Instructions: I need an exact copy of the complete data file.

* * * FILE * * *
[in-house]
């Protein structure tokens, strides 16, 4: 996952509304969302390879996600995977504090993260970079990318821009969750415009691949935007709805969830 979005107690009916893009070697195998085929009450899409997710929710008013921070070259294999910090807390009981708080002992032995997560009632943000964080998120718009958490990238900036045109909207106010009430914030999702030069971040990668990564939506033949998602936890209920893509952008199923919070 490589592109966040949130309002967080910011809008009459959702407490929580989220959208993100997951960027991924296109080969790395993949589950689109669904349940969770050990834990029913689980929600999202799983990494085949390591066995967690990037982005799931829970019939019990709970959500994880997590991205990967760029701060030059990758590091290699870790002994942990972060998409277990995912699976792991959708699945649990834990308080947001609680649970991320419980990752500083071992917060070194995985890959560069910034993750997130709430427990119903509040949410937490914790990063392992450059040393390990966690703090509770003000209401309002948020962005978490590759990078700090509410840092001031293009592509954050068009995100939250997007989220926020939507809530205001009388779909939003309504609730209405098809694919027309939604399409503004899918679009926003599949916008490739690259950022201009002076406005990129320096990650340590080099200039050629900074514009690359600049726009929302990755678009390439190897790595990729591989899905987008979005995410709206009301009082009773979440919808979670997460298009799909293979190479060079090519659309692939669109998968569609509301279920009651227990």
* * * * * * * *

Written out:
[in-house]
């Protein structure tokens, strides 16, 4: 996952509304969302390879996600995977504090993260970079990318821009969750415009691949935007709805969830 979005107690009916893009070697195998085929009450899409997710929710008013921070070259294999910090807390009981708080002992032995997560009632943000964080998120718009958490990238900036045109909207106010009430914030999702030069971040990668990564939506033949998602936890209920893509952008199923919070 490589592109966040949130309002967080910011809008009459959702407490929580989220959208993100997951960027991924296109080969790395993949589950689109669904349940969770050990834990029913689980929600999202799983990494085949390591066995967690990037982005799931829970019939019990709970959500994880997590991205990967760029701060030059990758590091290699870790002994942990972060998409277990995912699976792991959708699945649990834990308080947001609680649970991320419980990752500083071992917060070194995985890959560069910034993750997130709430427990119903509040949410937490914790990063392992450059040393390990966690703090509770003000209401309002948020962005978490590759990078700090509410840092001031293009592509954050068009995100939250997007989220926020939507809530205001009388779909939003309504609730209405098809694919027309939604399409503004899918679009926003599949916008490739690259950022201009002076406005990129320096990650340590080099200039050629900074514009690359600049726009929302990755678009390439190897790595990729591989899905987008979005995410709206009301009082009773979440919808979670997460298009799909293979190479060079090519659309692939669109998968569609509301279920009651227990």